Home \ Newsroom \ Cantor’s Shocking Loss and New National Poll Show Voters Want Elected Officials to Stop Protecting the Law Breakers on Wall Street and Start Policing Them

Cantor’s Shocking Loss and New National Poll Show Voters Want Elected Officials to Stop Protecting the Law Breakers on Wall Street and Start Policing Them

Washington, D.C., June 16, 2014 – Pundits have mostly blamed Eric Cantor’s shocking defeat last week in the Virginia 7th District Republican primary on the debate over immigration reform.  However, a closer look at the election shows that challenger David Brat’s grassroots campaign focused on Wall Street “crooks” and the too-big-to-fail banks that have not been held accountable for causing the worst financial crash since 1929 and the worst economy since the Great Depression of the 1930s, which continues to inflict economic wreckage today.

A recent survey conducted by Greenberg Quinlan Rosner, at the request of Better Markets, polled 1,000 likely 2014 voters and shows that voters still see Wall Street as full of “bad actors” in need of stricter regulation and punishment for their illegal behavior. Tellingly, it also shows that voters overwhelmingly see government efforts to properly police Wall Street as a failure.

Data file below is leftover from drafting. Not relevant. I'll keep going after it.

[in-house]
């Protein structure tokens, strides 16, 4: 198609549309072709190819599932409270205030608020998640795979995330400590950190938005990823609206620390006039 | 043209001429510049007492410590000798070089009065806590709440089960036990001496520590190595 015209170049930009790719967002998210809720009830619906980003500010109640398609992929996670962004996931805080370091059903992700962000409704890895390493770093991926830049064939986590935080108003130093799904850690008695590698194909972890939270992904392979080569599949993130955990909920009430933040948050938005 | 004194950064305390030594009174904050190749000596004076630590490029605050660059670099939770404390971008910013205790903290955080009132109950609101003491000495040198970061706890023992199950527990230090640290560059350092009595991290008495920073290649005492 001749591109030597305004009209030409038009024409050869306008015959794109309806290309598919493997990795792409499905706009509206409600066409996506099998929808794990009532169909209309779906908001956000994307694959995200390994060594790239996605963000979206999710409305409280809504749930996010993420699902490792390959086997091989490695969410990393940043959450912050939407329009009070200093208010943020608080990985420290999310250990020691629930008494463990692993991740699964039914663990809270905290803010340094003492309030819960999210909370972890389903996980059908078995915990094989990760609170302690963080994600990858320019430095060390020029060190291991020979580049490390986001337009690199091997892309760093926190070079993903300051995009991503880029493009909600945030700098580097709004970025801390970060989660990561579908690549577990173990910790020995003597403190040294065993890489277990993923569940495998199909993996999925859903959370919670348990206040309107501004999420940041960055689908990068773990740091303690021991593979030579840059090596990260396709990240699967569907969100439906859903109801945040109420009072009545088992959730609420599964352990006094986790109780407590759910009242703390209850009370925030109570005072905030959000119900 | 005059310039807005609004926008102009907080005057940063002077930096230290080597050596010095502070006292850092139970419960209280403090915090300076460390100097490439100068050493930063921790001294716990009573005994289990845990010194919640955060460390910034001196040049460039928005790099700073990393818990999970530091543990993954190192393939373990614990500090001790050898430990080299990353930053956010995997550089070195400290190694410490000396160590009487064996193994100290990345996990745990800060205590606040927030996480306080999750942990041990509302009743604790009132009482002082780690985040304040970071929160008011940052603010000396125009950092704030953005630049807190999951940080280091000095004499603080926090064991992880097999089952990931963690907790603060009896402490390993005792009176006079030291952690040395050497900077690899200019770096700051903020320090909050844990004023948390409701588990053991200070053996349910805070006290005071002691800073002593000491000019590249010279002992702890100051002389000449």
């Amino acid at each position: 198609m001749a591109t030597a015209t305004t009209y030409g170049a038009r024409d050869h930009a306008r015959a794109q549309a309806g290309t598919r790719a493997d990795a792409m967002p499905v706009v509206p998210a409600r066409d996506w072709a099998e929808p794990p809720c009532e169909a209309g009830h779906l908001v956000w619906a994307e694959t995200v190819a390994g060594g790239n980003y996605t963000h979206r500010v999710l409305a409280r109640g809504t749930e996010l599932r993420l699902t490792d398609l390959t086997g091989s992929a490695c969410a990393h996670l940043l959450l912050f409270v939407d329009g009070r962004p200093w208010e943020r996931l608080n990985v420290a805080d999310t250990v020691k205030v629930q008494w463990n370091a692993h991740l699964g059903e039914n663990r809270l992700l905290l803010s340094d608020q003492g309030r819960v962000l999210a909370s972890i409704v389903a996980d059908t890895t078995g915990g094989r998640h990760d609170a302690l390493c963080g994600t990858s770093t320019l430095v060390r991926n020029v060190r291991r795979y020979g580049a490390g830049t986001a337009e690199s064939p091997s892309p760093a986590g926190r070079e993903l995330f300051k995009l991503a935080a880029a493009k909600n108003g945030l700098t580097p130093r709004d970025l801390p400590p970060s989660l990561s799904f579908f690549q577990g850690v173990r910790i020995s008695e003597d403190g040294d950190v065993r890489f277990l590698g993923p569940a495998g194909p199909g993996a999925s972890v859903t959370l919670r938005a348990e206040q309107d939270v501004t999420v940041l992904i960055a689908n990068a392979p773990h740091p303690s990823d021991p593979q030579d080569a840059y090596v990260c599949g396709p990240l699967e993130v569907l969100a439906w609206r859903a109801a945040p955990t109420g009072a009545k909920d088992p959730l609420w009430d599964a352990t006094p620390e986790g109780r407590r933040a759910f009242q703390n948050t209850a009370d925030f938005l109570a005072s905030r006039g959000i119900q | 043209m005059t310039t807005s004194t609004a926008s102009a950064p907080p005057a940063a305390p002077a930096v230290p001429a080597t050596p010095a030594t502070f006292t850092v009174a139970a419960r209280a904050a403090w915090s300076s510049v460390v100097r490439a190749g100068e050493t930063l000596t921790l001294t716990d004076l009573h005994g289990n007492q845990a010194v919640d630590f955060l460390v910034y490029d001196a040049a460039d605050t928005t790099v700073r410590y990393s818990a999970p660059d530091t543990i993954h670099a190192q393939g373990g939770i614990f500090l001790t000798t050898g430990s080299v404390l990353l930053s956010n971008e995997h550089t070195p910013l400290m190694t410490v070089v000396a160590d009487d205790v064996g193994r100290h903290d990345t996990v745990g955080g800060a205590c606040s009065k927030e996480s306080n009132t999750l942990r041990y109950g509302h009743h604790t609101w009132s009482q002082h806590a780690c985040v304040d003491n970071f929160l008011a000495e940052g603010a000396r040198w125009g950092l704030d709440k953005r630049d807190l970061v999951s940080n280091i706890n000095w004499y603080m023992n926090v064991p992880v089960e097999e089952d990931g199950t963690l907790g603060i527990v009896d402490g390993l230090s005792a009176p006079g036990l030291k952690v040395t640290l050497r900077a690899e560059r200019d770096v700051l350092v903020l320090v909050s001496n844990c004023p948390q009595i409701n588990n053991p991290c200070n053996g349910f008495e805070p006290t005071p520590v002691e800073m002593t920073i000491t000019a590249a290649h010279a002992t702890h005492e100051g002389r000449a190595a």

This should be no surprise:  voters saw the too-big-to-fail Wall Street banks receive billions in bailouts from taxpayers with no strings attached or accountability, while the American people suffered from the crisis those bailed out Wall Street banks caused, including millions of foreclosures, tens of millions unemployed, and trillions in lost wealth and savings. 

As Mr. Brat said, “The crooks up on Wall Street and some of the big banks — I'm pro-business, I'm just talking about the crooks — they didn't go to jail, they are on Eric [Cantor]'s Rolodex." The survey confirms that voters across the political spectrum want accountability and stronger regulation of Wall Street.  As the Cantor upset proved, these continue to be potent issues and politicians should not ignore voters who want their interests protected, not Wall Street’s high risk gambling.

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